Preferred Name

Rodolfo "Rudy" Barrett

Creative Commons License

Creative Commons License
This work is licensed under a Creative Commons Attribution-Noncommercial-No Derivative Works 4.0 License.


Date of Graduation

Spring 2017

Document Type


Degree Name

Master of Science (MS)


School of Writing, Rhetoric, and Technical Communication


Alex Parrish

Jen Almjeld

Mathew Ezzell

Cathryn Molloy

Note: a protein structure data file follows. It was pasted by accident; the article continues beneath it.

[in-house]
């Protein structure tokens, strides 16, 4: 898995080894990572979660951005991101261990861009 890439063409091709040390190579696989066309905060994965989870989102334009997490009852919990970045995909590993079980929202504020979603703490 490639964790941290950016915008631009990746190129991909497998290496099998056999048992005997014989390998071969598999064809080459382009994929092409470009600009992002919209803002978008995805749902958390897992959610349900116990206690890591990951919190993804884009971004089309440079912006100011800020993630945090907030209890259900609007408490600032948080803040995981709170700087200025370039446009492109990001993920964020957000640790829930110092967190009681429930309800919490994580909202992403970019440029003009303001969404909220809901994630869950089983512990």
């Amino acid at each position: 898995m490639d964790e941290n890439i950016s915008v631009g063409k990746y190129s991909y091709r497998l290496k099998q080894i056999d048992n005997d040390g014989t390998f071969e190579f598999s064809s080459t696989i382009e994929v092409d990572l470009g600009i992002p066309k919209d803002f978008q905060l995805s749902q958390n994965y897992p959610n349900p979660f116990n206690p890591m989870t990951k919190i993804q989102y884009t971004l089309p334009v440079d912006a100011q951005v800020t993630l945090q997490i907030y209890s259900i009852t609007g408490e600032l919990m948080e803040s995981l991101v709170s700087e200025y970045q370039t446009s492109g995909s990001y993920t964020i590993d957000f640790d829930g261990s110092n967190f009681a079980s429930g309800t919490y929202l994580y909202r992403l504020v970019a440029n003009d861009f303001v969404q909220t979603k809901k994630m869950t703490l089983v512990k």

This exploratory ethnography hopes to turn communication scholars’ attention to tabletop gaming communities and genres by presenting relevant theory and a pilot study on the community of Magic: The Gathering, the world’s most popular collectable card game. By approaching Magic’s gameplay as discursive action and its fandom as a discourse community, this thesis applies a critical genre lens to inclusivity issues in Magic as a microcosm of “geek” or gamer subcultures. A body of qualitative and quantitative data was gathered through semi-structured interviews with Magic players and ethnographic observations of both local weekly tournaments (Friday Night Magic events) in Charlottesville, VA and larger regional Magic tournaments (the Grand Prix circuit) in Baltimore, MD, Secaucus, NJ, and Pittsburgh, PA. The data offers implications on a wide set of potential research interests within tabletop gaming communities such as identity-performance, inclusiveness, and manhood acts. Although a majority of the interviewed community members have always felt welcome within the community (87%) and feel that it is inclusive to difference (90%), there are several opportunities for improvement in light of the observed and reported phenomenon of non-white, non-male players being looked down upon in Magic play spaces. This research is preliminary and exploratory. Ideally, future research in the same vein will be conducted on tabletop gaming communities.



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